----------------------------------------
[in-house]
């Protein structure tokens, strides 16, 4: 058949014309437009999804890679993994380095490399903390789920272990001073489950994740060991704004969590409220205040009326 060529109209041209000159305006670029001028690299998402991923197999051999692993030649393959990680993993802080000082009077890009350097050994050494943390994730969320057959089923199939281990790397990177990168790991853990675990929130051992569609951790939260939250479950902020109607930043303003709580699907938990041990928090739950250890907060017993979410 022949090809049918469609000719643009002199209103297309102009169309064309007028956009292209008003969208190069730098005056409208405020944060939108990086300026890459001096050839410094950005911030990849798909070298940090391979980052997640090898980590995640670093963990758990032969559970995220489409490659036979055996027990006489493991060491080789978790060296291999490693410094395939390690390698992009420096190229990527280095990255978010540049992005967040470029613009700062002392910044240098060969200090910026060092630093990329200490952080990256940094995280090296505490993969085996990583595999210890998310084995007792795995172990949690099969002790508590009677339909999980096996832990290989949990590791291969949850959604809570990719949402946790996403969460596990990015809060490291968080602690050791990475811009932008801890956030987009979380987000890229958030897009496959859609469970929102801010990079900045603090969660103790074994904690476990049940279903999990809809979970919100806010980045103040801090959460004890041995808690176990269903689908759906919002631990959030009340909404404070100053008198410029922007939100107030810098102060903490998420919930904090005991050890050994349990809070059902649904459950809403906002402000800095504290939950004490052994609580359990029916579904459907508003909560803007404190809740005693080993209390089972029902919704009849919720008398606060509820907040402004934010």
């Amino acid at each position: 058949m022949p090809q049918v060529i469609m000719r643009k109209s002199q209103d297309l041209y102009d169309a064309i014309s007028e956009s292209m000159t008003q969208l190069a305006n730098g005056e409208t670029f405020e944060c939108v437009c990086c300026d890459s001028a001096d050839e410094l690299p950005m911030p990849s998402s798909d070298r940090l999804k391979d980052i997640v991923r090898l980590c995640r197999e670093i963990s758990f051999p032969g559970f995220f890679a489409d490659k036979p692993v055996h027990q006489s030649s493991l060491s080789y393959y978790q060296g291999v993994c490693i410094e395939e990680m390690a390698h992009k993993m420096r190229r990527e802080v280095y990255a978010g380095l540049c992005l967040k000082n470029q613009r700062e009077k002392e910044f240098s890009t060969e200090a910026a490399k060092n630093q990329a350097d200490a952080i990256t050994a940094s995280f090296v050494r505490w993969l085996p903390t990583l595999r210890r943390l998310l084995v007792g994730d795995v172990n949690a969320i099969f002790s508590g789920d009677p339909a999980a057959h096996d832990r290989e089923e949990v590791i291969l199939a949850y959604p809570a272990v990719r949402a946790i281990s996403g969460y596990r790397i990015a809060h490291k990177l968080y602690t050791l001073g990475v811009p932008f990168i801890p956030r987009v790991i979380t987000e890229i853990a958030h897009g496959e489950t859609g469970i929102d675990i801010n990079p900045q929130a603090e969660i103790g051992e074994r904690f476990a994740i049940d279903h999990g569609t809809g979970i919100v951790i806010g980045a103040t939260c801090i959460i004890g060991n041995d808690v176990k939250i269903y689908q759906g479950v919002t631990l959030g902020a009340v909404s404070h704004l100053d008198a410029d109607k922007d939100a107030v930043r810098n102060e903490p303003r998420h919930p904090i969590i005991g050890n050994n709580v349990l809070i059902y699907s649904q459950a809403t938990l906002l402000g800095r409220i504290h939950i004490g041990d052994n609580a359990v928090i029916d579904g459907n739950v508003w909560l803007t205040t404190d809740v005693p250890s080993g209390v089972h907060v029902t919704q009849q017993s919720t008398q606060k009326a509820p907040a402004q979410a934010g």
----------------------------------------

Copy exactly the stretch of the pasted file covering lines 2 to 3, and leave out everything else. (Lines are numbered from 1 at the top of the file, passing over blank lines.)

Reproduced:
């Protein structure tokens, strides 16, 4: 058949014309437009999804890679993994380095490399903390789920272990001073489950994740060991704004969590409220205040009326 060529109209041209000159305006670029001028690299998402991923197999051999692993030649393959990680993993802080000082009077890009350097050994050494943390994730969320057959089923199939281990790397990177990168790991853990675990929130051992569609951790939260939250479950902020109607930043303003709580699907938990041990928090739950250890907060017993979410 022949090809049918469609000719643009002199209103297309102009169309064309007028956009292209008003969208190069730098005056409208405020944060939108990086300026890459001096050839410094950005911030990849798909070298940090391979980052997640090898980590995640670093963990758990032969559970995220489409490659036979055996027990006489493991060491080789978790060296291999490693410094395939390690390698992009420096190229990527280095990255978010540049992005967040470029613009700062002392910044240098060969200090910026060092630093990329200490952080990256940094995280090296505490993969085996990583595999210890998310084995007792795995172990949690099969002790508590009677339909999980096996832990290989949990590791291969949850959604809570990719949402946790996403969460596990990015809060490291968080602690050791990475811009932008801890956030987009979380987000890229958030897009496959859609469970929102801010990079900045603090969660103790074994904690476990049940279903999990809809979970919100806010980045103040801090959460004890041995808690176990269903689908759906919002631990959030009340909404404070100053008198410029922007939100107030810098102060903490998420919930904090005991050890050994349990809070059902649904459950809403906002402000800095504290939950004490052994609580359990029916579904459907508003909560803007404190809740005693080993209390089972029902919704009849919720008398606060509820907040402004934010």
């Amino acid at each position: 058949m022949p090809q049918v060529i469609m000719r643009k109209s002199q209103d297309l041209y102009d169309a064309i014309s007028e956009s292209m000159t008003q969208l190069a305006n730098g005056e409208t670029f405020e944060c939108v437009c990086c300026d890459s001028a001096d050839e410094l690299p950005m911030p990849s998402s798909d070298r940090l999804k391979d980052i997640v991923r090898l980590c995640r197999e670093i963990s758990f051999p032969g559970f995220f890679a489409d490659k036979p692993v055996h027990q006489s030649s493991l060491s080789y393959y978790q060296g291999v993994c490693i410094e395939e990680m390690a390698h992009k993993m420096r190229r990527e802080v280095y990255a978010g380095l540049c992005l967040k000082n470029q613009r700062e009077k002392e910044f240098s890009t060969e200090a910026a490399k060092n630093q990329a350097d200490a952080i990256t050994a940094s995280f090296v050494r505490w993969l085996p903390t990583l595999r210890r943390l998310l084995v007792g994730d795995v172990n949690a969320i099969f002790s508590g789920d009677p339909a999980a057959h096996d832990r290989e089923e949990v590791i291969l199939a949850y959604p809570a272990v990719r949402a946790i281990s996403g969460y596990r790397i990015a809060h490291k990177l968080y602690t050791l001073g990475v811009p932008f990168i801890p956030r987009v790991i979380t987000e890229i853990a958030h897009g496959e489950t859609g469970i929102d675990i801010n990079p900045q929130a603090e969660i103790g051992e074994r904690f476990a994740i049940d279903h999990g569609t809809g979970i919100v951790i806010g980045a103040t939260c801090i959460i004890g060991n041995d808690v176990k939250i269903y689908q759906g479950v919002t631990l959030g902020a009340v909404s404070h704004l100053d008198a410029d109607k922007d939100a107030v930043r810098n102060e903490p303003r998420h919930p904090i969590i005991g050890n050994n709580v349990l809070i059902y699907s649904q459950a809403t938990l906002l402000g800095r409220i504290h939950i004490g041990d052994n609580a359990v928090i029916d579904g459907n739950v508003w909560l803007t205040t404190d809740v005693p250890s080993g209390v089972h907060v029902t919704q009849q017993s919720t008398q606060k009326a509820p907040a402004q979410a934010g």